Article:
Former outfielder Anthony Gose wows in Cleveland pitcher debut

After his career as a major league outfielder ended, Anthony Gose decided to give the pitcher a chance. The move seemed like a long shot, an attempt to extend a career that was probably realistically ended.

On Monday, Gose made his major league pitcher debut for Cleveland at the age of 31. He pitched an inning and two-thirds, giving up a run, but more impressively, he jumped 100 miles an hour on the pistol. An unlikely comeback may have started.

Gose was a great pitcher in high school in Southern California, but he chose the outfield because he wanted to play every day. He was good enough to be drafted in the second round by Philadelphia in 2008.

His career never really took off. Thanks to his top speed – he already stole 76 goals in a minor league season – he spent five seasons from 2012 to 2016 with Toronto and Detroit, but only one as a regular. He ended up hitting .240 with almost no power, which wasn’t good enough for a major league outfielder.

So in 2017, when it was clear his batting days were over, he decided to give the pitcher another try. This meant a return to minors and more years of learning his trade, with an eventual payoff that was far from certain.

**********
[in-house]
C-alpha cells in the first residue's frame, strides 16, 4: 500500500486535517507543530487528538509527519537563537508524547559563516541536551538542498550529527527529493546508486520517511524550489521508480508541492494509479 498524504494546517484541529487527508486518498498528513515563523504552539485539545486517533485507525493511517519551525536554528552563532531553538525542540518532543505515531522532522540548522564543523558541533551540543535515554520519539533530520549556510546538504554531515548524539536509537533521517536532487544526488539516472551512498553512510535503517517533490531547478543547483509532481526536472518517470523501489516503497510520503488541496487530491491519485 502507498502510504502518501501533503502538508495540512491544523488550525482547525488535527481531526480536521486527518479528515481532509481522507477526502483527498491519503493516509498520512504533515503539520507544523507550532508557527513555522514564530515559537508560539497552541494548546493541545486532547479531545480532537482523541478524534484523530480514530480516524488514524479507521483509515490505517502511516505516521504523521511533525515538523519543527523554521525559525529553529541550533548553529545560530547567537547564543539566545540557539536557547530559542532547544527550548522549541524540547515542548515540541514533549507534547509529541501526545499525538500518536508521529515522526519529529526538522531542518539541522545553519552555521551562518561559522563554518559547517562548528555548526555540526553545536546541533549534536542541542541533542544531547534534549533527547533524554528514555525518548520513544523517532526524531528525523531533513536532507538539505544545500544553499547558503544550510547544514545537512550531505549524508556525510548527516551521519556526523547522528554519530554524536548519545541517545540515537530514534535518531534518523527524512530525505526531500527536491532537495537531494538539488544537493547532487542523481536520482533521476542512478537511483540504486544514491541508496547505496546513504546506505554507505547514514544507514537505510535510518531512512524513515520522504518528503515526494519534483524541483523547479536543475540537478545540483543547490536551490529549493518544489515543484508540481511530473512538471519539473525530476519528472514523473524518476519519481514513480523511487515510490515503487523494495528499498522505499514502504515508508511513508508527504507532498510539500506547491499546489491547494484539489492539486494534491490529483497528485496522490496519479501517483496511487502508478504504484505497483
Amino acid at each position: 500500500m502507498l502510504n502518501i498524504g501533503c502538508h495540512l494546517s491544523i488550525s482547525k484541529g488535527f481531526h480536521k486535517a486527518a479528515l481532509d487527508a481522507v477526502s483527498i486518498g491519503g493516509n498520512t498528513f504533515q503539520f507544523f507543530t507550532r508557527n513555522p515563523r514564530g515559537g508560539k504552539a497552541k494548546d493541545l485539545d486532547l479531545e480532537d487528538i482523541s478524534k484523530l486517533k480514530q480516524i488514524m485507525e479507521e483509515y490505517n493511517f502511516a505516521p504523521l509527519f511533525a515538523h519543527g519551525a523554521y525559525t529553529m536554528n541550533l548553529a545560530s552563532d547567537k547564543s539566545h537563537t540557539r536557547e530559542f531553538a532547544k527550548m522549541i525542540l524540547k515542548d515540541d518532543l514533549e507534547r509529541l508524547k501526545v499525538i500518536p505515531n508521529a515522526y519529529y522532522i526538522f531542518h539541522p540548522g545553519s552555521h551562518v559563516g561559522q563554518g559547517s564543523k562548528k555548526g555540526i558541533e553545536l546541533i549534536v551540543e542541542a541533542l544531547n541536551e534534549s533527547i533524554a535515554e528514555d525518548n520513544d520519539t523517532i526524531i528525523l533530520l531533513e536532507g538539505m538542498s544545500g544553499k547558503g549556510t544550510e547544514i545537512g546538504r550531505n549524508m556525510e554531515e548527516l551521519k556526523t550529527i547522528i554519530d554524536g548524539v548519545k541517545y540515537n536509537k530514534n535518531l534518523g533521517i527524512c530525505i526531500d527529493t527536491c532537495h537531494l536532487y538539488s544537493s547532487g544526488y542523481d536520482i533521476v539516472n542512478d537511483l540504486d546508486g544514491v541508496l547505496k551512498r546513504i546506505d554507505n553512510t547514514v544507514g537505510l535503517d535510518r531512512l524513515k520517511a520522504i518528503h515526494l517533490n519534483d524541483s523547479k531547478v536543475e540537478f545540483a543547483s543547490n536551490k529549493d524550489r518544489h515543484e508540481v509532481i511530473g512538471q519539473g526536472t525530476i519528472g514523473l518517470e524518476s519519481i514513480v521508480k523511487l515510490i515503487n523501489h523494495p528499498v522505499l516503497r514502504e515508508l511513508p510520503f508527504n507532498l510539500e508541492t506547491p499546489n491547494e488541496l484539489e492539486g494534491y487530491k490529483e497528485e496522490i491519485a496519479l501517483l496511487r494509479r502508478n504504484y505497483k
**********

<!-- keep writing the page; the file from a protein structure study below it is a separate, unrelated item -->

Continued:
After a few tough years, he appeared to be successful in the Puerto Rican and Dominican winter leagues, building up a 0.90 ERA with the Toros del Este in 2020-21. He was 6-1 with a 3.55 ERA with the AAA-class Columbus Clippers this season and played at the Tokyo Olympics, where he allowed a hit and no runs in five innings as the United States won the silver medal.

In his major league pitcher debut on Monday, he showed an easy left delivery that hit 100 mph eight times. He allowed a walk and a brace in the fourth inning, allowing a run, then got the first two outs in the fifth before being put out after 39 shots, including 27 hits. Cleveland ultimately lost to Kansas City, 4-2.

“It was pretty special for me,” said laconic Gose after the game.

On why he made the effort to fight against the majors, he said, “I love the game. I love playing. Guess I’m too stupid to quit.

Hitters who can also pitch have been in the spotlight this year thanks to Shohei Ohtani’s remarkable two-way success with the Angels, doing things no one has done since at least Babe Ruth.

Gose’s case is unusual in its own way as few players have played as hitters and then moved on to the mound late in their careers, or vice versa.

Trevor Hoffman and Tim Wakefield were drafted as hitters and then became notable pitchers. But both made the transition while still in the minors.

The closest comparison might be a player who has gone the other way. Despite a strong season with St. Louis in 2000, Rick Ankiel finished with the pitch four years later due to injuries and an inability to find the strike zone. He reshaped himself as an outfielder, returned three years later, and managed another seven years in the majors.

Such a transformation would be more than acceptable for Cleveland and Gose.

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